Wednesday, October 31, 2012

Vancouver in Autumn


A red carpet of maple leaves line the city streets.  Under my umbrella I glimpse the winter white sky.   Vancouver is bathed with splendor.  There is no place else I'd rather be.

Tuesday, October 30, 2012

Laughing Men

Art in Public Places

We were feeling a little blue after walking around Vancouver in the pouring rain, but when we stumbled across this group of bronze giants, half-naked and laughing like maniacs, we couldn't help but join in their reverie.  So what if it was raining?  So what if my suitcase was lost?  So what if my best boots were soaked through?  Life is to be celebrated and laughed at, especially during times of hardship.  And I mean really?  Hardship?  Being cold, wet and without a change of clothes was only temporary.  I started to laugh.  My travel buddy started to laugh.  All was well.
These fourteen figures were temporarily lent to Vancouver during the 2010 Olympics by Yue Minjun, a sculptor from China.  They were supposed to be returned this year, but Lululemon owner, Chip Wilson, bought them for the city and they are now on permanent display at the corner of Denman and Davies St., just south of Stanley Park.  Minjun called his art, "A-Mazing Laughter".  They were meant to celebrate public art, but they do so much more.  They celebrate Life.




Friday, October 12, 2012

Packing for British Columbia

We had planned to go to Egypt this October, but with the political turmoil going on over there, we thought it prudent to change directions.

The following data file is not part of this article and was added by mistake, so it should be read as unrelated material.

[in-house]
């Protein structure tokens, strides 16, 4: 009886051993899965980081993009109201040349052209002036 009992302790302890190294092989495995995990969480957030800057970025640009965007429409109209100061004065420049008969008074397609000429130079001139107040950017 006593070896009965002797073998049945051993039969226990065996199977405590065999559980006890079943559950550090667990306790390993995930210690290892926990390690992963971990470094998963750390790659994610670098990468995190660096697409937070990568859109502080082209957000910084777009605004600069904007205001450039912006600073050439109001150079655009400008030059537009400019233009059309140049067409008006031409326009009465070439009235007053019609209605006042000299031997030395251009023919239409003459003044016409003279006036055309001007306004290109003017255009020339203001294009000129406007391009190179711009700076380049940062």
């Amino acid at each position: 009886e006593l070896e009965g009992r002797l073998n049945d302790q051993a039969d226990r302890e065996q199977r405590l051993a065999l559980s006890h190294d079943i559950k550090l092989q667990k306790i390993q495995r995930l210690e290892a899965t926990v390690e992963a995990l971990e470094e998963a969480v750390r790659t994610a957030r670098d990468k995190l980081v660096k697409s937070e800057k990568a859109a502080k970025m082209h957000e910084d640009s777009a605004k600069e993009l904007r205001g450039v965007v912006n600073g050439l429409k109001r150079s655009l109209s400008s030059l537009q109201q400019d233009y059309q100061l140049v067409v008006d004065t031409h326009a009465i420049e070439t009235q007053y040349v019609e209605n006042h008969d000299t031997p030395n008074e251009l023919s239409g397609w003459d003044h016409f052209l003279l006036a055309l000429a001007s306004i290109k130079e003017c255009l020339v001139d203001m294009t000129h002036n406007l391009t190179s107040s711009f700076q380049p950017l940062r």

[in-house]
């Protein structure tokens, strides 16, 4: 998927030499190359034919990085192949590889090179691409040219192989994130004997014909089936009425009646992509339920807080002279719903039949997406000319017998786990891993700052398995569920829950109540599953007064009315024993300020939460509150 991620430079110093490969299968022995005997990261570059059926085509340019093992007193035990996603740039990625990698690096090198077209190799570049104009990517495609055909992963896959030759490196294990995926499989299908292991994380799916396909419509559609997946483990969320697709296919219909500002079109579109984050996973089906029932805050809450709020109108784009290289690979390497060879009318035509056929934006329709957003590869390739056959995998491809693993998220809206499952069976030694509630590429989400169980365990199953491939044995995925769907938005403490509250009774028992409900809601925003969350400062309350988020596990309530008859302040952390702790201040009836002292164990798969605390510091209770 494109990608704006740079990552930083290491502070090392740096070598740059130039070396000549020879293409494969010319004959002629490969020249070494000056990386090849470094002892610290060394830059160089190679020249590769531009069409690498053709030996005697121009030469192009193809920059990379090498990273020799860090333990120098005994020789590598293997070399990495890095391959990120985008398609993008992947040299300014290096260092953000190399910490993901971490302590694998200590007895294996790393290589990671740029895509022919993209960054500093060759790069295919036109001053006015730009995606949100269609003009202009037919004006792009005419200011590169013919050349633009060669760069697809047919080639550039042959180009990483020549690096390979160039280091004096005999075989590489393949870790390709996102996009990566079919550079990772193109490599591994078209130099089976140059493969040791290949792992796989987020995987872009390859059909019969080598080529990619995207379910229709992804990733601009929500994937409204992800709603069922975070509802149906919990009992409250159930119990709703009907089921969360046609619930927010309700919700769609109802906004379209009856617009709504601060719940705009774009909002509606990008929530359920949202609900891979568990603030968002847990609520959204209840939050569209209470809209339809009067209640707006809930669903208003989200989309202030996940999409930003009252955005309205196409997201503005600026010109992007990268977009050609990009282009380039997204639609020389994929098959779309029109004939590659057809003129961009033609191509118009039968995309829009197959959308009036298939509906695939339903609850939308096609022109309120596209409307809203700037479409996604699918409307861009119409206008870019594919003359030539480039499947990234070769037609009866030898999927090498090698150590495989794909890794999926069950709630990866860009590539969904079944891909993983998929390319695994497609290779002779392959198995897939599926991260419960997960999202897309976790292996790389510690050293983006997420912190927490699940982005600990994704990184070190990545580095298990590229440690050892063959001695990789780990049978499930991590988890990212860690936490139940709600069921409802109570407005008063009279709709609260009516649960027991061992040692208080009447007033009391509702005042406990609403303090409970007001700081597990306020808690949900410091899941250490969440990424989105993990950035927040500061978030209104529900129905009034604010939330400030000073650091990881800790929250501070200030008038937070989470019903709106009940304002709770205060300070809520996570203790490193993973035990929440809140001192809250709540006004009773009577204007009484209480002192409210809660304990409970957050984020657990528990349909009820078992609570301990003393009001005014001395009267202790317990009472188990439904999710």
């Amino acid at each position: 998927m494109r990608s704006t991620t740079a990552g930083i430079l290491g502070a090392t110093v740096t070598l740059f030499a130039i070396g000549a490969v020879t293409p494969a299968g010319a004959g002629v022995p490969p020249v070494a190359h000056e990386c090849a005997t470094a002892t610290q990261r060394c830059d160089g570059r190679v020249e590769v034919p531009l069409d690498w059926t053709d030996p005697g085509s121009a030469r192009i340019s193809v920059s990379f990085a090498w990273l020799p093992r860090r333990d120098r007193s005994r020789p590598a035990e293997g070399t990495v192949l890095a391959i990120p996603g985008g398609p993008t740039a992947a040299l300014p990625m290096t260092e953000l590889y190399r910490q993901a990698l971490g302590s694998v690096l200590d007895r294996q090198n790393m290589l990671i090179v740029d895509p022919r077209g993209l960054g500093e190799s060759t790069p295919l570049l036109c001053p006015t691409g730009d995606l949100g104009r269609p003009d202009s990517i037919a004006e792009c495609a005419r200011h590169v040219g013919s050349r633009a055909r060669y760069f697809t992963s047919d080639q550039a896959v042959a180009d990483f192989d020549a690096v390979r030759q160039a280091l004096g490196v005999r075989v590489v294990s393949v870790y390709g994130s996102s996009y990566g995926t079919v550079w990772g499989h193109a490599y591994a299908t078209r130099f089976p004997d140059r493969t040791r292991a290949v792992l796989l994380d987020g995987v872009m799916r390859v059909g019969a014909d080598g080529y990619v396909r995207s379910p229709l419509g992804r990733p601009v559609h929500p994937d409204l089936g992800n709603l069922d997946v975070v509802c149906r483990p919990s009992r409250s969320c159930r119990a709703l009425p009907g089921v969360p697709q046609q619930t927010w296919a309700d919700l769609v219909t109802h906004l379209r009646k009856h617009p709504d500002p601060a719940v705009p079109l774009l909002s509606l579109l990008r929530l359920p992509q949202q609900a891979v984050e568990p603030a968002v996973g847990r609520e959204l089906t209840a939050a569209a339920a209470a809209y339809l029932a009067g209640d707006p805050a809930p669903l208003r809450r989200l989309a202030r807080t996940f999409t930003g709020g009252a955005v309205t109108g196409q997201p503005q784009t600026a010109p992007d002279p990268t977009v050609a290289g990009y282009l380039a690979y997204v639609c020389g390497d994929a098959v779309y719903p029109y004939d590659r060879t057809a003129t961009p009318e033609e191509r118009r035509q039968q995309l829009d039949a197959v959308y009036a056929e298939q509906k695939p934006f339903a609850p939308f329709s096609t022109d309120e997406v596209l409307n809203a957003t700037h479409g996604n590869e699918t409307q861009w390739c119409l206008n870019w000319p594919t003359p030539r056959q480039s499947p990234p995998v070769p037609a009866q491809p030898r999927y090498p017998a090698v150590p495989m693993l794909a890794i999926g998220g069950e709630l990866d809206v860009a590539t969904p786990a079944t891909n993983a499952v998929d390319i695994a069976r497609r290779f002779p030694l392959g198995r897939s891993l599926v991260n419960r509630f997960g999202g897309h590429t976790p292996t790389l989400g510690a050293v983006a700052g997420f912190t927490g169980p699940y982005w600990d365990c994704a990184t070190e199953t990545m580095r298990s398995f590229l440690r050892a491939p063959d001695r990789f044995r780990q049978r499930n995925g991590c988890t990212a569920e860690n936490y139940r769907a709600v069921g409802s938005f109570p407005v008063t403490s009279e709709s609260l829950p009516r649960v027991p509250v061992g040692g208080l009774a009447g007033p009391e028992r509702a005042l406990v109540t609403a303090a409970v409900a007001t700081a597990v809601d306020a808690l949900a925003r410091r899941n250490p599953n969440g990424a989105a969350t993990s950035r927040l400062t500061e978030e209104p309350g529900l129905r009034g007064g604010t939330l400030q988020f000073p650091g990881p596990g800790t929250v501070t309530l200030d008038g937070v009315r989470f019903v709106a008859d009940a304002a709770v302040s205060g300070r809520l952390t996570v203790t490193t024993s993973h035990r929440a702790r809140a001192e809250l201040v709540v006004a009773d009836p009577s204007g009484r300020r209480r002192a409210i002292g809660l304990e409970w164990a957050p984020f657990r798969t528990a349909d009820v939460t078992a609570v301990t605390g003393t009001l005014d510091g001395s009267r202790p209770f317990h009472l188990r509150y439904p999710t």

"What about British Columbia?" I suggested.  "Wouldn't it be nice to feel that cool crisp Autumn air again?  Hike in rainforests.  Wear a jacket.  Summer is lasting way too long down here."

"Can we stalk a grizzley?"

"Um.  Sure."

So my travel buddy and I traded our miles to buy two tickets to Vancouver.  I checked my handy-dandy weather app this morning and it is raining up there nonstop for an entire week.   I added a poncho to my suitcase.

"I swear, I don't want to hear any complaining.  This was your idea!"

Gulp.
Mimi suggested I pack the camo jacket I bought at Capela's in Kansas City last March.  I've never worn it.  It will be perfect to wear while hiking in the Great Bear Rainforest.  (Under my poncho.) 

See you in a couple of weeks.  Cold and drenched and happy to be back.  But no complaints.  I promise.

Wednesday, October 10, 2012

Aboard the Pilgrim

After reading Richard Dana's Two Years Before the Mast, I couldn't wait to see the replica of the small brig he sailed from Boston around Cape Horn to California.  The original Pilgrim was built in 1825 for the sum of $50,000.  The owners were able to cover that cost in only one voyage when it returned to Boston loaded with valuable hides.  After that, it was pure profit.  Pilgrim met her demise in 1856 when she burned and sank.  Today, a replica is moored at the Ocean Institute at Dana Point, California.  It is open to the public for tours every Sunday.  During the week it is used as a living history classroom for students.

Although I loved the book, especially the descriptions of the California coastline and Dana's encounters with the people he met, I tended to skim over the nautical parts.  I had hoped seeing the boat would help me understand the rigging, but it is so complex, it's amazing a city boy like Dana was able to figure it out!  What's the difference between the royal yard and the skysail yard?  A trussel tree and a cross tree?  What is a ringtail halyard or a top-gallant studding sail?  My travel buddy and I lucked out on the tour we signed up for--we were the only two on it!  The poor tour guides really had to work hard to answer all our questions, but they did a remarkable job.